Barak Obama reminded me of Kotheur- the seven feet by five feet room in our three storied house. On one of the walls of this small room- I had pasted a sharp black and white picture of John F Kennedy. I had cut this picture from beautifully brought out magazine The Life. It was a period when I and my brother bought the Filmfare and the Picture Post and pasted pictures of matinee idols Ashok Kumar, Dilip Kumar, Madhu Bala, Meena Kumari and not Raj Kapoor behind the door of the Kotheur. I don’t know why I had pasted picture of American President in my room. His image - good image had perhaps from the discourses at home and in the Mohalla gone into my psyche. Those days unwittingly children in my birth burg admired America and abhorred Russia- and called it Dauda Roos.

Kotheur: The word had perhaps been derived from kouth (room) as poetaster has originated from the word poet. The Kotheur is no more in fashion in the new houses but the poetasters are in great demand. They are called the great literati. They are the neo-poet laureates. Listening to them many times reminds me of the Sazandar’s singing in the mandi (Timber depot) of Ramzan Khan from the window of the Kotheur.

There was hardly any house that did not have this small room. The Kashmir Pandit called it ‘Thakur Kotheur’ as it used them for housing idols of gods and goddesses preferably Shiva and Parvati and used it for worship. The ‘Thakur Kotheur’ of my teacher Kashi Nath for being forbidden to us always aroused my curiosity. I often tried to peep into this small room filled with aroma of burning ‘dhoop’. On many occasions I watched him praying in this small room with a burning small brass lamp in his hand but dared not to enter into it. It was his daughter who I think was reading in class three when I was in class four who made me conscious that I cannot enter the room as I was a Muslim.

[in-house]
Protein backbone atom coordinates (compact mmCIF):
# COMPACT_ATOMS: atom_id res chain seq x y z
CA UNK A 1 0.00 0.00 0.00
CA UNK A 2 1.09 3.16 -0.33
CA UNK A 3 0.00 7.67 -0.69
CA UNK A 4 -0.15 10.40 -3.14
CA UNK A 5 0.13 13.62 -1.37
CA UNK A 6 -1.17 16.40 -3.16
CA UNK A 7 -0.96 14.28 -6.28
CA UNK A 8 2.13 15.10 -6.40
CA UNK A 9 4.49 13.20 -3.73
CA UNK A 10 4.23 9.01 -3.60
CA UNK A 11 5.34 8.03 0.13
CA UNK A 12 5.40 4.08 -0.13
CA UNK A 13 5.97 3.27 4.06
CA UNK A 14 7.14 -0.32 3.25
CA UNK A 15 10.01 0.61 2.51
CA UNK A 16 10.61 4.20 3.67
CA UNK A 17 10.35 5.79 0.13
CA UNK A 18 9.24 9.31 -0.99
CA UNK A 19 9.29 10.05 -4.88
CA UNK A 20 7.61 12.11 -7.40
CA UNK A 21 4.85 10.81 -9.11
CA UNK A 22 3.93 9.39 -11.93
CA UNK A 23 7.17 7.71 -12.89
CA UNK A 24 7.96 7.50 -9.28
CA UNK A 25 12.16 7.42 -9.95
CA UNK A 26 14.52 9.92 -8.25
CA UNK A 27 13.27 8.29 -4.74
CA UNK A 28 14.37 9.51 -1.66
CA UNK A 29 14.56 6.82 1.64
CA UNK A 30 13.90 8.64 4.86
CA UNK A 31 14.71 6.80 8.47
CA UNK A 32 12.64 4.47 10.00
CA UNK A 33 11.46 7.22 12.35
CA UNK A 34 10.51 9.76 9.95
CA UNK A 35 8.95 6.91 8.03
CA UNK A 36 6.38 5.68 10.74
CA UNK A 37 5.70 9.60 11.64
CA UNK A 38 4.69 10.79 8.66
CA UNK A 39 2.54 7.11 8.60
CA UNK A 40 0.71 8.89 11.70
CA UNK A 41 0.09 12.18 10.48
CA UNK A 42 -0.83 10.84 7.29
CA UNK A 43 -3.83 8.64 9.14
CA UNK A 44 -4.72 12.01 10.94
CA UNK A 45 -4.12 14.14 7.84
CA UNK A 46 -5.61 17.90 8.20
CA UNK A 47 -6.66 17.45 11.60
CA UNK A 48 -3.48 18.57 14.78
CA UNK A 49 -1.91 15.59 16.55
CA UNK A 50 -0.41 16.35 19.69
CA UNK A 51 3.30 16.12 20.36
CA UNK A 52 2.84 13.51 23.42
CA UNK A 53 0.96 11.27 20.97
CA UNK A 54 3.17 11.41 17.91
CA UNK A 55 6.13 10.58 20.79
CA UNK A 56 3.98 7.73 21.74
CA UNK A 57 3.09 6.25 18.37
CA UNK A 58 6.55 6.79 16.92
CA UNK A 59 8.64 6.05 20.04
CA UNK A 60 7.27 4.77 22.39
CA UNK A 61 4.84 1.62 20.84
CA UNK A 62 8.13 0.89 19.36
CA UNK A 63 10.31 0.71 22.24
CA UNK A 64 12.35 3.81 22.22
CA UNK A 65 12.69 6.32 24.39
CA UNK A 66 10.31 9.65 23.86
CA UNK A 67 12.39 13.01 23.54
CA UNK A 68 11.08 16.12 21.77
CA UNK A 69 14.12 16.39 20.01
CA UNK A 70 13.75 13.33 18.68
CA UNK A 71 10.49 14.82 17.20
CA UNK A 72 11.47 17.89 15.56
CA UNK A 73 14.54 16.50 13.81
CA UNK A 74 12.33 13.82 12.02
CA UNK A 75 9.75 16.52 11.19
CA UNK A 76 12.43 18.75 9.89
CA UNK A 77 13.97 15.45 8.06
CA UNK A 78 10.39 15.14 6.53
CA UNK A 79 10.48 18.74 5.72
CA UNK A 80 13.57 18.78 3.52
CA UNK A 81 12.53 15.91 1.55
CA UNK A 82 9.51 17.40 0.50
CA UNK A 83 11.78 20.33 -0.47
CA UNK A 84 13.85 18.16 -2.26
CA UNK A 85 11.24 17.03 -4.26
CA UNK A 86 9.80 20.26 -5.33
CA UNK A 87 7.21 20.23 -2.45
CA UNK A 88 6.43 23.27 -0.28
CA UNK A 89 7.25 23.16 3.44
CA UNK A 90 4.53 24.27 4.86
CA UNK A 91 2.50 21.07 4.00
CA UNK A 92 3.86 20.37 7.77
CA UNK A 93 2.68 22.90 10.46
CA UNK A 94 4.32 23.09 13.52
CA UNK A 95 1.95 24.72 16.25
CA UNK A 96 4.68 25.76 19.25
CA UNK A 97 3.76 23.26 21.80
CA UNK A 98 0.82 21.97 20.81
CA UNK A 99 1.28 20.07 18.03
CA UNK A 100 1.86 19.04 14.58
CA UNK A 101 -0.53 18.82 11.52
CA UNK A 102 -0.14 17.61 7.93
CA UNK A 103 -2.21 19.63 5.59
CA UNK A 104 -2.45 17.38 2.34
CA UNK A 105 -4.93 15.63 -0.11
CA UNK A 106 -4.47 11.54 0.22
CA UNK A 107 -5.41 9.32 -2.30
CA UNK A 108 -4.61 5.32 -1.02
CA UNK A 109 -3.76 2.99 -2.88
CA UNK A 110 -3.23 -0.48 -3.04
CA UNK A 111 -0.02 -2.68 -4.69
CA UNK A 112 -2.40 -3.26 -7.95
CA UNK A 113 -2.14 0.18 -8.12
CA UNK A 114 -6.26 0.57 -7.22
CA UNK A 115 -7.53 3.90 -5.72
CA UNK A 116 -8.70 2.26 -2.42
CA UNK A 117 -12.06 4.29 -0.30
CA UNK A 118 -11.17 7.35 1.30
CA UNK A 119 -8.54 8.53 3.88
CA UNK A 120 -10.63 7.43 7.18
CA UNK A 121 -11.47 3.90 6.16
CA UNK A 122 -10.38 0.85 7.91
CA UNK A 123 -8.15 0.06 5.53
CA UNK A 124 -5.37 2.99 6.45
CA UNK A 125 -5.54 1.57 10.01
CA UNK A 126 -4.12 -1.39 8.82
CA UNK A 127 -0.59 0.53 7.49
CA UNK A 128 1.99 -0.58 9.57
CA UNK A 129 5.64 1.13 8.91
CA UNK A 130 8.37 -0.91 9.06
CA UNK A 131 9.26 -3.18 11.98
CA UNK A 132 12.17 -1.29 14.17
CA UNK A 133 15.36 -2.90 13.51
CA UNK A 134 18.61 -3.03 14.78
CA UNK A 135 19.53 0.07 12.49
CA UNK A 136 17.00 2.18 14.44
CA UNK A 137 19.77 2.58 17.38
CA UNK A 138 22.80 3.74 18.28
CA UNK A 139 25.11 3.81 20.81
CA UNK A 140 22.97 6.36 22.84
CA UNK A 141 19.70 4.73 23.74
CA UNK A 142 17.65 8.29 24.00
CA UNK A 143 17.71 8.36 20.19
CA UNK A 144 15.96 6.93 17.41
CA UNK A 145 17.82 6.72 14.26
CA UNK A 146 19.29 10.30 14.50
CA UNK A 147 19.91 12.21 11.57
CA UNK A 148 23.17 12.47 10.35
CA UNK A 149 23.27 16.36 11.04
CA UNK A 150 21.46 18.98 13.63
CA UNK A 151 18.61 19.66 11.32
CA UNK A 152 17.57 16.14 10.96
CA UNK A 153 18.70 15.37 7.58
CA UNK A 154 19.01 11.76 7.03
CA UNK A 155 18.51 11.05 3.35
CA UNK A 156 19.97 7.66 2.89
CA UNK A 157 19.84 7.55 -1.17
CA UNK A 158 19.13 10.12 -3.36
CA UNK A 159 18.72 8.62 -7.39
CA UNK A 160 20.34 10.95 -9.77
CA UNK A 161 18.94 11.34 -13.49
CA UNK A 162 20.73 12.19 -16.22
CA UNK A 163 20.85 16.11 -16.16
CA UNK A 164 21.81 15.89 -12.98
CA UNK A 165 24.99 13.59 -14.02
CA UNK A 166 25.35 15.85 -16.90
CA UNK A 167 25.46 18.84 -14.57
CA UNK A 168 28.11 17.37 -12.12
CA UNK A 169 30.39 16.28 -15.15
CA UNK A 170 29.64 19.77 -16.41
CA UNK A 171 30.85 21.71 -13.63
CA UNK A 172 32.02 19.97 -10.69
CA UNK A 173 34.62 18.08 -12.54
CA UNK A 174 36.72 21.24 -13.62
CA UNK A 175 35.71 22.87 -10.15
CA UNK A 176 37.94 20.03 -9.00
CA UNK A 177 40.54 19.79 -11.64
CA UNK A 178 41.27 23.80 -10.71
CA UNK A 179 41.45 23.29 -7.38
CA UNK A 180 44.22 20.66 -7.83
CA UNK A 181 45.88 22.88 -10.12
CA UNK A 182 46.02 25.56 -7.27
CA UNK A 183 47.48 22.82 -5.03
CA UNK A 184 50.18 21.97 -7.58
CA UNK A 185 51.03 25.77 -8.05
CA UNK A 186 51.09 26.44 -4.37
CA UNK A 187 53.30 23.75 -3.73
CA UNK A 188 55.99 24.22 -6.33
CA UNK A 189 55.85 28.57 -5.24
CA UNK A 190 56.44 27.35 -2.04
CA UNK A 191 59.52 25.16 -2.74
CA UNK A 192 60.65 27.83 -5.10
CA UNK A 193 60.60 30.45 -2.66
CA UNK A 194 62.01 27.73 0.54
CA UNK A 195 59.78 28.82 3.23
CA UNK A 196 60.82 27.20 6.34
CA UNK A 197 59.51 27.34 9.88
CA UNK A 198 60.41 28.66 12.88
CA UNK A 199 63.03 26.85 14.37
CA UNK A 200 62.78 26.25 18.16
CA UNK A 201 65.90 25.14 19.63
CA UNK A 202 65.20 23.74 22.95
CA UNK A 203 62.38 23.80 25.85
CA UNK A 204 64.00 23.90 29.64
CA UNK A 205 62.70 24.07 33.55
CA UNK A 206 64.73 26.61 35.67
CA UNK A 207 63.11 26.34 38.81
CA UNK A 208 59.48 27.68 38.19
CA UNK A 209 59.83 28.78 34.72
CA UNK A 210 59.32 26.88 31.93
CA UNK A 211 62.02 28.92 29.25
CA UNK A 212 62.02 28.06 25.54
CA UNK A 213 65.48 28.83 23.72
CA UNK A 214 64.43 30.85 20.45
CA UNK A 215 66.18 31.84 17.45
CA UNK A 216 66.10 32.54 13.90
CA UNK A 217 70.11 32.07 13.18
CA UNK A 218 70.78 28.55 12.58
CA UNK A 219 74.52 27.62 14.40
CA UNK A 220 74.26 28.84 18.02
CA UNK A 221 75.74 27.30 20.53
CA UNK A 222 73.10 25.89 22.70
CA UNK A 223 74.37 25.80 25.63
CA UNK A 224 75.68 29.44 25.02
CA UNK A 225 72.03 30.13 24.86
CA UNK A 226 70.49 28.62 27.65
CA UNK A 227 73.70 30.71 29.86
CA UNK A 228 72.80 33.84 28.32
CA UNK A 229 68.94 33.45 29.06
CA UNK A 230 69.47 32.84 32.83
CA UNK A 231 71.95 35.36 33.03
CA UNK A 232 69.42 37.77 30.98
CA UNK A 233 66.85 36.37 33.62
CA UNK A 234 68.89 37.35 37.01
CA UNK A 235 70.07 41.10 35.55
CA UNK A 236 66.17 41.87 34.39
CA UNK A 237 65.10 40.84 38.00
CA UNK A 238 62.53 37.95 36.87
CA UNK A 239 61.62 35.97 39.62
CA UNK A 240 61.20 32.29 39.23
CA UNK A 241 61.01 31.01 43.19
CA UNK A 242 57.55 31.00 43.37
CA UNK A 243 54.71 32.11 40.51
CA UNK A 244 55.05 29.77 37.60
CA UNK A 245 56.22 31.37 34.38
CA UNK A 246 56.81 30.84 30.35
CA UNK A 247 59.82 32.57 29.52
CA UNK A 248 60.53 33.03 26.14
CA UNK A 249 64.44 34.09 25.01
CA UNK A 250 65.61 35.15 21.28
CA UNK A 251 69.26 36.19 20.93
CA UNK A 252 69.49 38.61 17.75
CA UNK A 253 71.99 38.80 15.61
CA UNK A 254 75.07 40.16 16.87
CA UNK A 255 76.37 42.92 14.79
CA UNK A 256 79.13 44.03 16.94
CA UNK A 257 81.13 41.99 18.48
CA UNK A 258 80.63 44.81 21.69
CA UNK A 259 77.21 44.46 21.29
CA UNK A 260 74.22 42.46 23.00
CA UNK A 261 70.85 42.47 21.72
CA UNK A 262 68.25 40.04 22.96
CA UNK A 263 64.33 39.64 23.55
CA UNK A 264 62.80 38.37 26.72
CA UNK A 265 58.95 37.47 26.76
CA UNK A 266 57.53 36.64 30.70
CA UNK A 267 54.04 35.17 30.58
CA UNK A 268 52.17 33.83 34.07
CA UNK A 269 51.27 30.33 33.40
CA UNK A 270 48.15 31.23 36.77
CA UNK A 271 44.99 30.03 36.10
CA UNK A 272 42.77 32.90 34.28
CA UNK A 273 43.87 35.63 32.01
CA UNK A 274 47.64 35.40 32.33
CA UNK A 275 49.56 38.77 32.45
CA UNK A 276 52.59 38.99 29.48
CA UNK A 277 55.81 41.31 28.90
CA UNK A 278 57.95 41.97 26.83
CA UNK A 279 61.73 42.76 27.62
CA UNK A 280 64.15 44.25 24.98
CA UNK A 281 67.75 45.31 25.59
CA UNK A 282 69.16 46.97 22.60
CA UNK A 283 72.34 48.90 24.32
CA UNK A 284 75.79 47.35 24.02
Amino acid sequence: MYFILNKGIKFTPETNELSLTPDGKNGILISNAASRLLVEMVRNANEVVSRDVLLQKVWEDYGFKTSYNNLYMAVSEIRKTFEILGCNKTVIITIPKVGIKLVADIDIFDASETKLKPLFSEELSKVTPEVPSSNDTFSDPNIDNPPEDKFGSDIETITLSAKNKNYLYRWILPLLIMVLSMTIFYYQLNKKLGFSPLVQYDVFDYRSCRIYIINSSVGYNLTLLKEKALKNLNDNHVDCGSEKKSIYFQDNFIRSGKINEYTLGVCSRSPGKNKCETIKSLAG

Our three stories house also had a ‘Kotheur’. This small room was our workplace- reading room of me and my brothers. It had a history. It had been reading room of my father. My uncle had studied in the same room. Many of peers of my father had remained awake for nights together in this tiny room preparing for their examinations. Many times during our examination when father used to peep into this room from the half-shut door he would turn nostalgic. He remembered his examinations days. He would narrate his experiences of preparing for the matriculation examination that were then conducted by the Punjab University, Lahore. He remembered his friends- somewhere in the state administration and held high offices and some had been exiled in 1947 by the first Muslim Prime Minister of Jammu and Kashmir Sheikh Muhammad Abdullah. He neither admired Sheikh nor abhorred him. He was unlike his brother- my uncle’s heart was brimful with hate for the first PM for his having taken wrong decision at the right moment. He called him the proverbial owl whose hoots bring misfortune to generations to come. My father would turn poignantly emotional the moment he remembered his exiled friends. He had not any information about many of them but knew about some who had succeeded in earning a place of distinction in the newly born country seen as homeland for the Muslims of South Asia. Some had found a place in diplomatic service, some in engineering and some in administration. I think none of his friends ever returned to their native land and are buried without chiseled limestone tomb with beautifully inscribed verses thematically reading like: